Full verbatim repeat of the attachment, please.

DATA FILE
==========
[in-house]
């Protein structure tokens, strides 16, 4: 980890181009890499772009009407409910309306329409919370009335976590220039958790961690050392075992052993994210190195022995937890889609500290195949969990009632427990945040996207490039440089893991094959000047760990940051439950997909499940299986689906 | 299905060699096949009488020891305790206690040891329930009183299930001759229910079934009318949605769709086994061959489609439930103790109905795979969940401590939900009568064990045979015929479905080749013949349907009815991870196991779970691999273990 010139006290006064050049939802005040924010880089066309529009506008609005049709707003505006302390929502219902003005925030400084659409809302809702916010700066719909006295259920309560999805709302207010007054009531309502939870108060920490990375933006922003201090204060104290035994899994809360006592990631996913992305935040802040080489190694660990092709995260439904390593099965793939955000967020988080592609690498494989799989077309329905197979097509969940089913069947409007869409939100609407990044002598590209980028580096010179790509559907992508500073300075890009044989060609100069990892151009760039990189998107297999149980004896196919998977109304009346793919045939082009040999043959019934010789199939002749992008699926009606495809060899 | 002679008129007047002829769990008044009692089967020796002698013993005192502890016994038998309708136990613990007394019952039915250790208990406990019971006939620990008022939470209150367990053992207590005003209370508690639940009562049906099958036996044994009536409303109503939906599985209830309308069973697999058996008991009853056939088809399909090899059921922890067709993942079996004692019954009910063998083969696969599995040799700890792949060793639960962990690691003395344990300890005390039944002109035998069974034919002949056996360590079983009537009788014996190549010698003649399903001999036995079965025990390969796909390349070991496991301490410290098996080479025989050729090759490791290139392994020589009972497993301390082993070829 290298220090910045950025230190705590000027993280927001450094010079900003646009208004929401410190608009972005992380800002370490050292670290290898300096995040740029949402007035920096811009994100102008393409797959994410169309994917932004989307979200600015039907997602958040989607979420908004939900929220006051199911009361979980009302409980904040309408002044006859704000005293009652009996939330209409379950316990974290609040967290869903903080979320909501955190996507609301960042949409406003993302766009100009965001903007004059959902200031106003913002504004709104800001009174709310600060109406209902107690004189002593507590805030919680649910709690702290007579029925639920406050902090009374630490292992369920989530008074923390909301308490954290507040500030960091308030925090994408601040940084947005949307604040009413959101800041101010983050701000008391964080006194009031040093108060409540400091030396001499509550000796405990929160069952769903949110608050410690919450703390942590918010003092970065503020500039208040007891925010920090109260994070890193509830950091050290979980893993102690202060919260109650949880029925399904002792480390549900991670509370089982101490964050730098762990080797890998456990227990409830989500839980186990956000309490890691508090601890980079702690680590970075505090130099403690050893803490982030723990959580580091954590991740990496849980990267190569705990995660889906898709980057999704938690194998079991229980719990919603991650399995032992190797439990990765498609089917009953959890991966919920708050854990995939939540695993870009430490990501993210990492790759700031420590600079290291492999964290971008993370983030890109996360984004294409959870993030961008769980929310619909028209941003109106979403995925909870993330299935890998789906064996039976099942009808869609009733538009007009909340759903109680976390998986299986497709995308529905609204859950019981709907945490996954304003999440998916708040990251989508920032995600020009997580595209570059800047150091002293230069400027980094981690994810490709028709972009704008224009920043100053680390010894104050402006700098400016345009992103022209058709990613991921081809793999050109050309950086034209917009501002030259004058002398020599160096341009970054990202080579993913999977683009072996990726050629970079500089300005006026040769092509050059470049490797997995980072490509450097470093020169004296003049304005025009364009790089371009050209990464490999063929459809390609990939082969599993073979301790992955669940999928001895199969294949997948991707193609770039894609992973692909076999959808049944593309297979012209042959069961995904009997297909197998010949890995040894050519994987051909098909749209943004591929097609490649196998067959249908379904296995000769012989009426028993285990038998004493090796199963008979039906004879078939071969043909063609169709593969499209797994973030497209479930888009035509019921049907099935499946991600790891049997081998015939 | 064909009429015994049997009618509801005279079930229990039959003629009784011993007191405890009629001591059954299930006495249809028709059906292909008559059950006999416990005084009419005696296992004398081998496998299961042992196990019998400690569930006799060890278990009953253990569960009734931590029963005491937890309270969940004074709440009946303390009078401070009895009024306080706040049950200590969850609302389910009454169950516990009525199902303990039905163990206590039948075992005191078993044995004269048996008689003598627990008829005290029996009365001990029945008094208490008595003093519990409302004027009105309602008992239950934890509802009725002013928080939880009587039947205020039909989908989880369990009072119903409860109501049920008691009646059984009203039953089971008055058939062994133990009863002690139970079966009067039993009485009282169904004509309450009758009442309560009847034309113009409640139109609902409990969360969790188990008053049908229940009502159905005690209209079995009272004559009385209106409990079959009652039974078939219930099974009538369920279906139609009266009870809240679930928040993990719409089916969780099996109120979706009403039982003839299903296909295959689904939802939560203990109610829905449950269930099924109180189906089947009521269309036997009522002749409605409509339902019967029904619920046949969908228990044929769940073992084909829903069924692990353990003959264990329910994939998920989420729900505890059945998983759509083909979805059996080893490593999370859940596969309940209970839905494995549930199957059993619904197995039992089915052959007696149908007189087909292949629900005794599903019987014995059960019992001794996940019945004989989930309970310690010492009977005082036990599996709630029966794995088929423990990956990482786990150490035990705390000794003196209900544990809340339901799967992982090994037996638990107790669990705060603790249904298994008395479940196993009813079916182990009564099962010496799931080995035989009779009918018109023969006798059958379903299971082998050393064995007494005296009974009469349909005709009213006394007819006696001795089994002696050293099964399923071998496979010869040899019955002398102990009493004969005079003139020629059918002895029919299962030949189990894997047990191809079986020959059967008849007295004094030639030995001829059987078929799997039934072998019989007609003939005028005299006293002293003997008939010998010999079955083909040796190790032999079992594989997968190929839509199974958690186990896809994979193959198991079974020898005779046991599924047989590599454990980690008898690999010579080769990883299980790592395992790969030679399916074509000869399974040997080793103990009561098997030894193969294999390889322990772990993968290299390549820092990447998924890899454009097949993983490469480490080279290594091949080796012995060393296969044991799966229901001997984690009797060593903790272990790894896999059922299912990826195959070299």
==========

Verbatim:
[in-house]
């Protein structure tokens, strides 16, 4: 980890181009890499772009009407409910309306329409919370009335976590220039958790961690050392075992052993994210190195022995937890889609500290195949969990009632427990945040996207490039440089893991094959000047760990940051439950997909499940299986689906 | 299905060699096949009488020891305790206690040891329930009183299930001759229910079934009318949605769709086994061959489609439930103790109905795979969940401590939900009568064990045979015929479905080749013949349907009815991870196991779970691999273990 010139006290006064050049939802005040924010880089066309529009506008609005049709707003505006302390929502219902003005925030400084659409809302809702916010700066719909006295259920309560999805709302207010007054009531309502939870108060920490990375933006922003201090204060104290035994899994809360006592990631996913992305935040802040080489190694660990092709995260439904390593099965793939955000967020988080592609690498494989799989077309329905197979097509969940089913069947409007869409939100609407990044002598590209980028580096010179790509559907992508500073300075890009044989060609100069990892151009760039990189998107297999149980004896196919998977109304009346793919045939082009040999043959019934010789199939002749992008699926009606495809060899 | 002679008129007047002829769990008044009692089967020796002698013993005192502890016994038998309708136990613990007394019952039915250790208990406990019971006939620990008022939470209150367990053992207590005003209370508690639940009562049906099958036996044994009536409303109503939906599985209830309308069973697999058996008991009853056939088809399909090899059921922890067709993942079996004692019954009910063998083969696969599995040799700890792949060793639960962990690691003395344990300890005390039944002109035998069974034919002949056996360590079983009537009788014996190549010698003649399903001999036995079965025990390969796909390349070991496991301490410290098996080479025989050729090759490791290139392994020589009972497993301390082993070829 290298220090910045950025230190705590000027993280927001450094010079900003646009208004929401410190608009972005992380800002370490050292670290290898300096995040740029949402007035920096811009994100102008393409797959994410169309994917932004989307979200600015039907997602958040989607979420908004939900929220006051199911009361979980009302409980904040309408002044006859704000005293009652009996939330209409379950316990974290609040967290869903903080979320909501955190996507609301960042949409406003993302766009100009965001903007004059959902200031106003913002504004709104800001009174709310600060109406209902107690004189002593507590805030919680649910709690702290007579029925639920406050902090009374630490292992369920989530008074923390909301308490954290507040500030960091308030925090994408601040940084947005949307604040009413959101800041101010983050701000008391964080006194009031040093108060409540400091030396001499509550000796405990929160069952769903949110608050410690919450703390942590918010003092970065503020500039208040007891925010920090109260994070890193509830950091050290979980893993102690202060919260109650949880029925399904002792480390549900991670509370089982101490964050730098762990080797890998456990227990409830989500839980186990956000309490890691508090601890980079702690680590970075505090130099403690050893803490982030723990959580580091954590991740990496849980990267190569705990995660889906898709980057999704938690194998079991229980719990919603991650399995032992190797439990990765498609089917009953959890991966919920708050854990995939939540695993870009430490990501993210990492790759700031420590600079290291492999964290971008993370983030890109996360984004294409959870993030961008769980929310619909028209941003109106979403995925909870993330299935890998789906064996039976099942009808869609009733538009007009909340759903109680976390998986299986497709995308529905609204859950019981709907945490996954304003999440998916708040990251989508920032995600020009997580595209570059800047150091002293230069400027980094981690994810490709028709972009704008224009920043100053680390010894104050402006700098400016345009992103022209058709990613991921081809793999050109050309950086034209917009501002030259004058002398020599160096341009970054990202080579993913999977683009072996990726050629970079500089300005006026040769092509050059470049490797997995980072490509450097470093020169004296003049304005025009364009790089371009050209990464490999063929459809390609990939082969599993073979301790992955669940999928001895199969294949997948991707193609770039894609992973692909076999959808049944593309297979012209042959069961995904009997297909197998010949890995040894050519994987051909098909749209943004591929097609490649196998067959249908379904296995000769012989009426028993285990038998004493090796199963008979039906004879078939071969043909063609169709593969499209797994973030497209479930888009035509019921049907099935499946991600790891049997081998015939 | 064909009429015994049997009618509801005279079930229990039959003629009784011993007191405890009629001591059954299930006495249809028709059906292909008559059950006999416990005084009419005696296992004398081998496998299961042992196990019998400690569930006799060890278990009953253990569960009734931590029963005491937890309270969940004074709440009946303390009078401070009895009024306080706040049950200590969850609302389910009454169950516990009525199902303990039905163990206590039948075992005191078993044995004269048996008689003598627990008829005290029996009365001990029945008094208490008595003093519990409302004027009105309602008992239950934890509802009725002013928080939880009587039947205020039909989908989880369990009072119903409860109501049920008691009646059984009203039953089971008055058939062994133990009863002690139970079966009067039993009485009282169904004509309450009758009442309560009847034309113009409640139109609902409990969360969790188990008053049908229940009502159905005690209209079995009272004559009385209106409990079959009652039974078939219930099974009538369920279906139609009266009870809240679930928040993990719409089916969780099996109120979706009403039982003839299903296909295959689904939802939560203990109610829905449950269930099924109180189906089947009521269309036997009522002749409605409509339902019967029904619920046949969908228990044929769940073992084909829903069924692990353990003959264990329910994939998920989420729900505890059945998983759509083909979805059996080893490593999370859940596969309940209970839905494995549930199957059993619904197995039992089915052959007696149908007189087909292949629900005794599903019987014995059960019992001794996940019945004989989930309970310690010492009977005082036990599996709630029966794995088929423990990956990482786990150490035990705390000794003196209900544990809340339901799967992982090994037996638990107790669990705060603790249904298994008395479940196993009813079916182990009564099962010496799931080995035989009779009918018109023969006798059958379903299971082998050393064995007494005296009974009469349909005709009213006394007819006696001795089994002696050293099964399923071998496979010869040899019955002398102990009493004969005079003139020629059918002895029919299962030949189990894997047990191809079986020959059967008849007295004094030639030995001829059987078929799997039934072998019989007609003939005028005299006293002293003997008939010998010999079955083909040796190790032999079992594989997968190929839509199974958690186990896809994979193959198991079974020898005779046991599924047989590599454990980690008898690999010579080769990883299980790592395992790969030679399916074509000869399974040997080793103990009561098997030894193969294999390889322990772990993968290299390549820092990447998924890899454009097949993983490469480490080279290594091949080796012995060393296969044991799966229901001997984690009797060593903790272990790894896999059922299912990826195959070299």